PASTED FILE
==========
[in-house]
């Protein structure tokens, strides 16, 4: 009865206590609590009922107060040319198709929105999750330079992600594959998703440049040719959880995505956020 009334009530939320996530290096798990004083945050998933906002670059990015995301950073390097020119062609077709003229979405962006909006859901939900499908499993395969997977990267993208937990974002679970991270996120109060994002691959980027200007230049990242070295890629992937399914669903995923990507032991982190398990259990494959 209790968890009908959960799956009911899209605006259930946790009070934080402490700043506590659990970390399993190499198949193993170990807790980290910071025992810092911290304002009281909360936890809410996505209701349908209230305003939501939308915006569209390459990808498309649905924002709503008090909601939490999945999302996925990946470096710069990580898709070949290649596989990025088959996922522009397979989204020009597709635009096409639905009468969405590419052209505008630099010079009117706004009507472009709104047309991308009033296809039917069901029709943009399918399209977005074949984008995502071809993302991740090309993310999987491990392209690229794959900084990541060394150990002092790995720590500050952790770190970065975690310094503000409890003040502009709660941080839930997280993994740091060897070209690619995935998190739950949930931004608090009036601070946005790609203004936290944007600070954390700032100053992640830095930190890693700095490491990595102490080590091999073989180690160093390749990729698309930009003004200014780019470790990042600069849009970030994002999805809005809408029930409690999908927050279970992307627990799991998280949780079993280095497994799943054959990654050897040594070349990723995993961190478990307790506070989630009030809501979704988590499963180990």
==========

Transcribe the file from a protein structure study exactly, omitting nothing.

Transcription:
[in-house]
């Protein structure tokens, strides 16, 4: 009865206590609590009922107060040319198709929105999750330079992600594959998703440049040719959880995505956020 009334009530939320996530290096798990004083945050998933906002670059990015995301950073390097020119062609077709003229979405962006909006859901939900499908499993395969997977990267993208937990974002679970991270996120109060994002691959980027200007230049990242070295890629992937399914669903995923990507032991982190398990259990494959 209790968890009908959960799956009911899209605006259930946790009070934080402490700043506590659990970390399993190499198949193993170990807790980290910071025992810092911290304002009281909360936890809410996505209701349908209230305003939501939308915006569209390459990808498309649905924002709503008090909601939490999945999302996925990946470096710069990580898709070949290649596989990025088959996922522009397979989204020009597709635009096409639905009468969405590419052209505008630099010079009117706004009507472009709104047309991308009033296809039917069901029709943009399918399209977005074949984008995502071809993302991740090309993310999987491990392209690229794959900084990541060394150990002092790995720590500050952790770190970065975690310094503000409890003040502009709660941080839930997280993994740091060897070209690619995935998190739950949930931004608090009036601070946005790609203004936290944007600070954390700032100053992640830095930190890693700095490491990595102490080590091999073989180690160093390749990729698309930009003004200014780019470790990042600069849009970030994002999805809005809408029930409690999908927050279970992307627990799991998280949780079993280095497994799943054959990654050897040594070349990723995993961190478990307790506070989630009030809501979704988590499963180990």